Wholeness Healing Today

Overly Attached or “Addicted” to Screen Time?

It is likely that many have experienced being involved in screen time games. We may lose ourselves in hours of screen time without even being aware. Or we may have experienced someone who has spent hours gaming and found the person to be difficult to be with due to moodiness, irritability and defiance.

The truth is that being engaged in screen-time activities is stimulation. It is easy when losing track of time to put our body and mind into a state of  being overstimulated without realizing it. Doing this day after day means our body is put into a chronic overstimulation which means our body is in fight or flight mode without any let down and rebalancing. This can lead to poor moods, increased anxiety, higher levels of irritability and poor behaviors. Research has looked
at the connections between the use of electronic devices and mental health, finding that as use increases so does the risk of mental health problems. (Beurken,

Monitoring children’s screen time is probably a norm in many homes; trying to figure out how to set those limits so kids will go out and do other things has become increasingly challenging. Studies show that screen time impacts the brain development, mood and behaviors. The discussion around screen time questions if one is over attached to screen time or if one is addicted. Now we can look at the criteria needed to be considered a diagnosis of a gaming disorder.

The World Health Organization has announced “gaming disorder” as a new mental health condition. This disorder will be included in the 11th edition of its International Classification of Diseases (ICD).

Characteristics of this disorder include three major diagnostic features:

1. The gaming behavior takes precedence over other activities to the extent that other activities are taken to the periphery.

2. A persistent or recurrent behavior pattern of sufficient severity has emerged.

3. The condition leads to significant distress and impairment in personal, family, social, educational or occupational functioning.

Overall, the main characteristics are very similar to the diagnostic features of substance use or gambling disorder. The negative pattern of behavior must last at least 12 months although exceptions are made when the other criteria are met, and the symptoms are severe enough. (CNN WIRE, 2018)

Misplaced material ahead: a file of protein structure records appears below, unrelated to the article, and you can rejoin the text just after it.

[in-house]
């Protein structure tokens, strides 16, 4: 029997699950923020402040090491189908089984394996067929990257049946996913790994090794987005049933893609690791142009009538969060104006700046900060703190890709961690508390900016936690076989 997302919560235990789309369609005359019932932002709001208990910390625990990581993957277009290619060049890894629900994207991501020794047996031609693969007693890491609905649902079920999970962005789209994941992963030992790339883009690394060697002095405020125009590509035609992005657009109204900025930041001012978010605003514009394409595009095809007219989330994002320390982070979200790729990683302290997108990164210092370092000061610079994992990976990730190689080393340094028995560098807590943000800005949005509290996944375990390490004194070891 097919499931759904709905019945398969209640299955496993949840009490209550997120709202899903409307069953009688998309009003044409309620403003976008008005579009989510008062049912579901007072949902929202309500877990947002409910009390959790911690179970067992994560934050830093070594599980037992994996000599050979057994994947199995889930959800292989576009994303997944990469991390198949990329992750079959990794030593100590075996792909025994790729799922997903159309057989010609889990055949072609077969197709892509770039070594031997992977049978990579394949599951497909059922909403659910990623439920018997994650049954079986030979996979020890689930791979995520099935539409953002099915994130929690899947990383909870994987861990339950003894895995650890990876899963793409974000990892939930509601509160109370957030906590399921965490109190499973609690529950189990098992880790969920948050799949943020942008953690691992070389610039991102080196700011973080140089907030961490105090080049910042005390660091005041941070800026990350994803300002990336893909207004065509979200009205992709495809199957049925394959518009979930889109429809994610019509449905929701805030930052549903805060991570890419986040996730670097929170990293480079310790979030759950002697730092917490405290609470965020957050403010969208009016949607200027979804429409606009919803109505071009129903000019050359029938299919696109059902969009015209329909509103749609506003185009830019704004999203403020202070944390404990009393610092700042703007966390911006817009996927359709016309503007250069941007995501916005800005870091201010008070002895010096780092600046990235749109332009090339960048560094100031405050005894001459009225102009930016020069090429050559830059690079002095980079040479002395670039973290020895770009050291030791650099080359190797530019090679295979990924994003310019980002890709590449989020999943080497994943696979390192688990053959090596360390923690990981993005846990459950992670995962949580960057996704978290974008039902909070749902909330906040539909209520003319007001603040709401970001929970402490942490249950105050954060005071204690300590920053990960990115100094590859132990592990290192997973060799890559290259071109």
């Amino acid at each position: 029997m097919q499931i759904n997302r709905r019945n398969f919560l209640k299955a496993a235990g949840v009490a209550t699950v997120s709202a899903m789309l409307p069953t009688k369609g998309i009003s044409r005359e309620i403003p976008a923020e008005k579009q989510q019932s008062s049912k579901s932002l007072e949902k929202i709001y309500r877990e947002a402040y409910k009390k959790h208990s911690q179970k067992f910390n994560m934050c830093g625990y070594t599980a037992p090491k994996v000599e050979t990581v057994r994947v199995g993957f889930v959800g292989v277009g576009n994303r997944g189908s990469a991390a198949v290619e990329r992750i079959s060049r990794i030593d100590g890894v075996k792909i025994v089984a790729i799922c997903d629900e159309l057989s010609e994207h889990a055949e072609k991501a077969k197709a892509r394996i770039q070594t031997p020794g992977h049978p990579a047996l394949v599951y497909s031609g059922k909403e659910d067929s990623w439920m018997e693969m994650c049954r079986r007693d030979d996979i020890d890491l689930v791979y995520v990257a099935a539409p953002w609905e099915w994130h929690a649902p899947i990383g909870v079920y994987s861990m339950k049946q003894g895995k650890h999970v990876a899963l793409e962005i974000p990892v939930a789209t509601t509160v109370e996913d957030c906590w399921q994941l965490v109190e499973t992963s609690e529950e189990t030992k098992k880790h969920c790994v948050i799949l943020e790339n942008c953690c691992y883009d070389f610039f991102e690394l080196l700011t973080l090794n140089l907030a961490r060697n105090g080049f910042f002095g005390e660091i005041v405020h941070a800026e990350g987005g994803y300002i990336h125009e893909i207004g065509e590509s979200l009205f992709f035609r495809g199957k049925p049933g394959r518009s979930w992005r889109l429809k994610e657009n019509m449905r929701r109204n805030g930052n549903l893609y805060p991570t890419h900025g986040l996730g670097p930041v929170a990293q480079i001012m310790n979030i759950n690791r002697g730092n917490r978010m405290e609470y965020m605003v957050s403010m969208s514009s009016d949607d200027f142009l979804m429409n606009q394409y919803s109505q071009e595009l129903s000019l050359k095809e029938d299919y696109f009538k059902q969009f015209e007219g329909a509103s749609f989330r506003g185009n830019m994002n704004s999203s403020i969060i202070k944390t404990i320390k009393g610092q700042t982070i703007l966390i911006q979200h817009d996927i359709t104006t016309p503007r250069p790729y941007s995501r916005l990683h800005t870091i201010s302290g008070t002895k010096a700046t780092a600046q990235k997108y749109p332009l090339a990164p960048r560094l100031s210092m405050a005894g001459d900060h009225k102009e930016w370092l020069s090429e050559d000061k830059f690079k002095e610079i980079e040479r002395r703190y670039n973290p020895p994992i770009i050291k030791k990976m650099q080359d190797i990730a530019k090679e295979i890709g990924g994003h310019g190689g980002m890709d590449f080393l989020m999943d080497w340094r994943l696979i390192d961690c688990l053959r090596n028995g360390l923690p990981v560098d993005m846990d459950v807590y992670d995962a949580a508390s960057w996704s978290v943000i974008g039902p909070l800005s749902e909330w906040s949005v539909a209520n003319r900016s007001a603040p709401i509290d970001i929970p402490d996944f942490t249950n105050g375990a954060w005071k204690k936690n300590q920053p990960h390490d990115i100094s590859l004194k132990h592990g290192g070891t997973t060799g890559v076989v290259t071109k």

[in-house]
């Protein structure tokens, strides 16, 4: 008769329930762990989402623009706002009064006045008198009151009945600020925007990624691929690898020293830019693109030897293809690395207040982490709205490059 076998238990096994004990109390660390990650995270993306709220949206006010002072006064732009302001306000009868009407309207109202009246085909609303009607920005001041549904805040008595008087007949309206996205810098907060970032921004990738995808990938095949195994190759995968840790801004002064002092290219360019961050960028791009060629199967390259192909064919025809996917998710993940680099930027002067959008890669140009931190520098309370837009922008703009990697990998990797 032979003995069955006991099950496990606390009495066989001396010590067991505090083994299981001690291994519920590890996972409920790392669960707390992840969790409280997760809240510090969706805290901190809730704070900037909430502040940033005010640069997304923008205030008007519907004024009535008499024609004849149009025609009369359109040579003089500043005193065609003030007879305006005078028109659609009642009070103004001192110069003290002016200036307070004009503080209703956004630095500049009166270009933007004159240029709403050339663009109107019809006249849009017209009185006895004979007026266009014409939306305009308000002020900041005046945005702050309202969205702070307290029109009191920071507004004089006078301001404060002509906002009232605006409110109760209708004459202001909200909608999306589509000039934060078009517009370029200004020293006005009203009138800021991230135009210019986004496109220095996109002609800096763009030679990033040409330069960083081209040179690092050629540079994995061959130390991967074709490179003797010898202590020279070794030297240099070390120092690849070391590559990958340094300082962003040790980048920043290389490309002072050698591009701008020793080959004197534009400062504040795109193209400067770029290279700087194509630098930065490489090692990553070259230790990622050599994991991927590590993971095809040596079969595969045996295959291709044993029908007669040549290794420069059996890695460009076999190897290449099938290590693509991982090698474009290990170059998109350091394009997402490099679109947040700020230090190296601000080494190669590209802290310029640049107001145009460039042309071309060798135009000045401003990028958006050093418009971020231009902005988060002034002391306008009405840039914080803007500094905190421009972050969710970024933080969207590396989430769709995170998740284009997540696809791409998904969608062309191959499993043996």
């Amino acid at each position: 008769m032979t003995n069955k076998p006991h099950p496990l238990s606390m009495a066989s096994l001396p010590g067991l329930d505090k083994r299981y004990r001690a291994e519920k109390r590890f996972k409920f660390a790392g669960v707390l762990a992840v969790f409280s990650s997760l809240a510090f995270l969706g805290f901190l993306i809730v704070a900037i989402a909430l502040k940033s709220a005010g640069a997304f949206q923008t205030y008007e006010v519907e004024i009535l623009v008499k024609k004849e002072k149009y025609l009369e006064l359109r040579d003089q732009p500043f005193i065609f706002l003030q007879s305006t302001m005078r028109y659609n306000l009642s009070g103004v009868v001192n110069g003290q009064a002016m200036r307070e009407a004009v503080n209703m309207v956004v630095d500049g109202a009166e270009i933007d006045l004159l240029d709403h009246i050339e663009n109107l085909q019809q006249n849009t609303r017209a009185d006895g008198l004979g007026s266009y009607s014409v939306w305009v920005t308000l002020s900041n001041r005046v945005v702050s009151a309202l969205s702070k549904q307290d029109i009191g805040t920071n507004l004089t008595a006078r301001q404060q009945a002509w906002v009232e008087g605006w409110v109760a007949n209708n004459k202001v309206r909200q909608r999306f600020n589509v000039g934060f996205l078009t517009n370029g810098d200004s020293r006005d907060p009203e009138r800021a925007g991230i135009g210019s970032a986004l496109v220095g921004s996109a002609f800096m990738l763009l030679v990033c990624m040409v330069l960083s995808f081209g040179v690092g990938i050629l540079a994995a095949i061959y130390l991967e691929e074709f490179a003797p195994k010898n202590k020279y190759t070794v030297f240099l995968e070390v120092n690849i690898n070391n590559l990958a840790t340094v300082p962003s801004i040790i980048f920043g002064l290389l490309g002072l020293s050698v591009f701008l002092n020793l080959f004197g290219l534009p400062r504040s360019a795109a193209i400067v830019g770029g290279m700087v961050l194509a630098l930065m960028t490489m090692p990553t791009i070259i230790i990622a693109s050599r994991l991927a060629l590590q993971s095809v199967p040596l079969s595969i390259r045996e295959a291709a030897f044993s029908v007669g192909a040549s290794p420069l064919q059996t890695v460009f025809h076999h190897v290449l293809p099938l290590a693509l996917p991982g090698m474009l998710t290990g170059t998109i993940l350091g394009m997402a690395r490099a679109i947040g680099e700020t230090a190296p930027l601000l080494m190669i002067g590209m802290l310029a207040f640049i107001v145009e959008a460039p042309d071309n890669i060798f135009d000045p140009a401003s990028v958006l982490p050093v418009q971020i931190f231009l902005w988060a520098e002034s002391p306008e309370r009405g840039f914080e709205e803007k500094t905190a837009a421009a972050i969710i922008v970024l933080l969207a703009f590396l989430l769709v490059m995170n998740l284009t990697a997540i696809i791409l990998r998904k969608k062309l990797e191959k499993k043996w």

Even though gaming is prevalent, the overall prevalence of this condition is low, according to Dr. Vladimir Poznyak, a member of WHO’s Department of Mental Health and Substance Abuse. This diagnosis is a clinical condition and the clinical diagnosis can be made only by trained health professionals. Allowing for the diagnosis sets up awareness within the mental health community, alerting the professionals to the existence of the disorder and allowing for appropriate treatment for those who suffer from this disorder. (CNN WIRE, 2018)

Not all professionals agree with the inclusion of gaming disorder in the ICD. Some professionals believe that the gaming behavior is being used as a coping  mechanism to manage anxiety and depression. If the anxiety and depression are dealt with, often the gaming behaviors decrease significantly. Professionals in this camp also believe that it is a slippery slope to include this as a mental health disorder. Anything can be considered addictive such as watching too much T.V., drinking too much soda, walking too much, social media, etc.

If you, as a parent, are concerned about your child’s behaviors around gaming, you may want to get involved in the games your children are playing and understand the social interaction that goes along with the game. Watching the overt qualities of the gaming style involved in the game can bring some understanding to why the game is interesting to the gamer. It would be good to limit the amount of time you allow the child to be on the games. Even those gamers who aren’t considered heavy game players spend plenty of time on the games.

So watching for changes such as if gaming is done at the exclusion of other activities or with changes in physical, psychological health or social functioning will tip you off if you are playing too much or if someone you care about is playing too much. If this is what you are finding, then it may be time for some changes before you move into a full-blown addictive pattern.

Works Cited
Beurken, D. N. (2017). Dr. Nicol’s tech guide for parents. USA. CNN WIRE. (2018, June 25).

myfox8.com/2018/world-health-organization. Retrieved from myfox8.com/2018.

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  • Licensed Independent Clinical Social Worker
    Licensed Independent Mental Health Practitioner

  • Janie Pfeifer Watson, LICSW, is the founder and director of Wholeness Healing Center, a mental health practice in Grand Island, Nebraska with remote sites in Broken Bow and Kearney. Her expertise encompasses a broad range of areas, including depression, anxiety, attachment and bonding, coaching, couples work, mindfulness, trauma, and grief. She views therapy as an opportunity to learn more about yourself as you step more into being your authentic self. From her perspective this is part of the spiritual journey; on this journey, she serves as a mirror for her clients as they get to know themselves—and, ultimately, to love themselves.


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